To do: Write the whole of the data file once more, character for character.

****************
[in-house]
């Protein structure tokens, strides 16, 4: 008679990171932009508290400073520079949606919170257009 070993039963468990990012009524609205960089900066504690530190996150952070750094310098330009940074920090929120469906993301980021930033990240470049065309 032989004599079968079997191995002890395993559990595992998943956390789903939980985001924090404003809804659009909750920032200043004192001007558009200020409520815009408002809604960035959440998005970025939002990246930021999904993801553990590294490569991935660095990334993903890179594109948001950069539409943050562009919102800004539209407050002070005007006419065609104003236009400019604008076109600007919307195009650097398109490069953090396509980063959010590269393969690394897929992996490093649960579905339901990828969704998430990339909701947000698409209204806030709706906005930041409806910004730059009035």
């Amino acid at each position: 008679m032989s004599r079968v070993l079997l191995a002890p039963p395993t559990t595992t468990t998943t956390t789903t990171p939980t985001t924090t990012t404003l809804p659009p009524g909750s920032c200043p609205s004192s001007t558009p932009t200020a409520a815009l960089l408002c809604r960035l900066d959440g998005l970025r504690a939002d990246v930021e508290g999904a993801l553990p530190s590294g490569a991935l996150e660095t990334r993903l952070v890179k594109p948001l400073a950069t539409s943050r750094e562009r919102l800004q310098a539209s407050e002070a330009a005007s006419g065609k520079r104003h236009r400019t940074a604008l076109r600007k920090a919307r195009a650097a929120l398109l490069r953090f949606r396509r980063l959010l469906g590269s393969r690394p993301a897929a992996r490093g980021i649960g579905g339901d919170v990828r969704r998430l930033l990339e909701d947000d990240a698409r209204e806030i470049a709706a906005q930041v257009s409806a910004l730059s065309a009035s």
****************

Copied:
[in-house]
């Protein structure tokens, strides 16, 4: 008679990171932009508290400073520079949606919170257009 070993039963468990990012009524609205960089900066504690530190996150952070750094310098330009940074920090929120469906993301980021930033990240470049065309 032989004599079968079997191995002890395993559990595992998943956390789903939980985001924090404003809804659009909750920032200043004192001007558009200020409520815009408002809604960035959440998005970025939002990246930021999904993801553990590294490569991935660095990334993903890179594109948001950069539409943050562009919102800004539209407050002070005007006419065609104003236009400019604008076109600007919307195009650097398109490069953090396509980063959010590269393969690394897929992996490093649960579905339901990828969704998430990339909701947000698409209204806030709706906005930041409806910004730059009035």
């Amino acid at each position: 008679m032989s004599r079968v070993l079997l191995a002890p039963p395993t559990t595992t468990t998943t956390t789903t990171p939980t985001t924090t990012t404003l809804p659009p009524g909750s920032c200043p609205s004192s001007t558009p932009t200020a409520a815009l960089l408002c809604r960035l900066d959440g998005l970025r504690a939002d990246v930021e508290g999904a993801l553990p530190s590294g490569a991935l996150e660095t990334r993903l952070v890179k594109p948001l400073a950069t539409s943050r750094e562009r919102l800004q310098a539209s407050e002070a330009a005007s006419g065609k520079r104003h236009r400019t940074a604008l076109r600007k920090a919307r195009a650097a929120l398109l490069r953090f949606r396509r980063l959010l469906g590269s393969r690394p993301a897929a992996r490093g980021i649960g579905g339901d919170v990828r969704r998430l930033l990339e909701d947000d990240a698409r209204e806030i470049a709706a906005q930041v257009s409806a910004l730059s065309a009035s």